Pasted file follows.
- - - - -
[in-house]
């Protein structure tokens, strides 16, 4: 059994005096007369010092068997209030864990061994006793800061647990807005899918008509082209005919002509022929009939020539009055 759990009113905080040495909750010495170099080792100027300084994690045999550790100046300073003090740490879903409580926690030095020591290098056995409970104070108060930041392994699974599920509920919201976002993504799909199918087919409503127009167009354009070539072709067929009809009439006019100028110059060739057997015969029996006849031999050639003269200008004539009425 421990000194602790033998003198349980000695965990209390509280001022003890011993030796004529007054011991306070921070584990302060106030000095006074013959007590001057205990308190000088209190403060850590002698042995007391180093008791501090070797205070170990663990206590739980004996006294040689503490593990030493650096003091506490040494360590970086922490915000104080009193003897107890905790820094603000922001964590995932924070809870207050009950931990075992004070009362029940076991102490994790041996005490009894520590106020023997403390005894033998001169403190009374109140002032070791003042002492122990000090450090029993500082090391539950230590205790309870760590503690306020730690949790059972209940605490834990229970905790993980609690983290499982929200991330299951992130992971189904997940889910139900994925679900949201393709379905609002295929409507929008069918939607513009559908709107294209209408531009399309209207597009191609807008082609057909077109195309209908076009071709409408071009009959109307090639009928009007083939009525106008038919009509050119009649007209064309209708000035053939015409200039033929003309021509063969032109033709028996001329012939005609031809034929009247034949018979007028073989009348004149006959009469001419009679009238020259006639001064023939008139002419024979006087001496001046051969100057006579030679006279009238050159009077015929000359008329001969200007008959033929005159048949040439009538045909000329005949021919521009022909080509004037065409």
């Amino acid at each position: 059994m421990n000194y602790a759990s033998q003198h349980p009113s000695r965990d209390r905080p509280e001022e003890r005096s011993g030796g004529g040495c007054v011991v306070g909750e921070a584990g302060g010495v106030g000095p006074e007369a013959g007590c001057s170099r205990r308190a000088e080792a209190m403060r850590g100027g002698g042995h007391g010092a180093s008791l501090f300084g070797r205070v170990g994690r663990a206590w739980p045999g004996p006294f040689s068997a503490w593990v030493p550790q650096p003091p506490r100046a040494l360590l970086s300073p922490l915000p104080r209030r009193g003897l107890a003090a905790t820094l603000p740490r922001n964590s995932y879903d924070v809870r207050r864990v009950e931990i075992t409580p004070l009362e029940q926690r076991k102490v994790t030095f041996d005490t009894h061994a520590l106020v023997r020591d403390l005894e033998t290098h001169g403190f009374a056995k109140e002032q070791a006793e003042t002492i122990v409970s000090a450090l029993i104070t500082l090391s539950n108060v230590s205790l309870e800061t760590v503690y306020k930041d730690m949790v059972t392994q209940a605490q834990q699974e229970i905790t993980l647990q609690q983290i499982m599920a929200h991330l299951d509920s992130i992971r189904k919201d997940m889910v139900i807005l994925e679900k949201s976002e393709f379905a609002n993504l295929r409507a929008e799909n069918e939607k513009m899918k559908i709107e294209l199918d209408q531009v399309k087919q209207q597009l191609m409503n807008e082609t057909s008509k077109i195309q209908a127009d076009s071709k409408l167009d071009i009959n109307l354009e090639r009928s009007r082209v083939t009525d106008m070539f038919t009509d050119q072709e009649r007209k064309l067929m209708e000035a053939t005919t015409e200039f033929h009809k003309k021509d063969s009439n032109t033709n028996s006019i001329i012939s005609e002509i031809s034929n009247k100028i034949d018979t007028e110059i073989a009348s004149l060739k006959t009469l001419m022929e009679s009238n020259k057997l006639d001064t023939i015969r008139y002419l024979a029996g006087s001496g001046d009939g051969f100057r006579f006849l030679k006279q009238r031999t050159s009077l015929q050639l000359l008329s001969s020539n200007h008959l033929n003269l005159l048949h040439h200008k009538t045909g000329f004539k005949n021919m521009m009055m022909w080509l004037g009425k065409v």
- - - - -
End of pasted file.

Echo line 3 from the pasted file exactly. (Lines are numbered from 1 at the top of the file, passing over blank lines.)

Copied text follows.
């Amino acid at each position: 059994m421990n000194y602790a759990s033998q003198h349980p009113s000695r965990d209390r905080p509280e001022e003890r005096s011993g030796g004529g040495c007054v011991v306070g909750e921070a584990g302060g010495v106030g000095p006074e007369a013959g007590c001057s170099r205990r308190a000088e080792a209190m403060r850590g100027g002698g042995h007391g010092a180093s008791l501090f300084g070797r205070v170990g994690r663990a206590w739980p045999g004996p006294f040689s068997a503490w593990v030493p550790q650096p003091p506490r100046a040494l360590l970086s300073p922490l915000p104080r209030r009193g003897l107890a003090a905790t820094l603000p740490r922001n964590s995932y879903d924070v809870r207050r864990v009950e931990i075992t409580p004070l009362e029940q926690r076991k102490v994790t030095f041996d005490t009894h061994a520590l106020v023997r020591d403390l005894e033998t290098h001169g403190f009374a056995k109140e002032q070791a006793e003042t002492i122990v409970s000090a450090l029993i104070t500082l090391s539950n108060v230590s205790l309870e800061t760590v503690y306020k930041d730690m949790v059972t392994q209940a605490q834990q699974e229970i905790t993980l647990q609690q983290i499982m599920a929200h991330l299951d509920s992130i992971r189904k919201d997940m889910v139900i807005l994925e679900k949201s976002e393709f379905a609002n993504l295929r409507a929008e799909n069918e939607k513009m899918k559908i709107e294209l199918d209408q531009v399309k087919q209207q597009l191609m409503n807008e082609t057909s008509k077109i195309q209908a127009d076009s071709k409408l167009d071009i009959n109307l354009e090639r009928s009007r082209v083939t009525d106008m070539f038919t009509d050119q072709e009649r007209k064309l067929m209708e000035a053939t005919t015409e200039f033929h009809k003309k021509d063969s009439n032109t033709n028996s006019i001329i012939s005609e002509i031809s034929n009247k100028i034949d018979t007028e110059i073989a009348s004149l060739k006959t009469l001419m022929e009679s009238n020259k057997l006639d001064t023939i015969r008139y002419l024979a029996g006087s001496g001046d009939g051969f100057r006579f006849l030679k006279q009238r031999t050159s009077l015929q050639l000359l008329s001969s020539n200007h008959l033929n003269l005159l048949h040439h200008k009538t045909g000329f004539k005949n021919m521009m009055m022909w080509l004037g009425k065409v």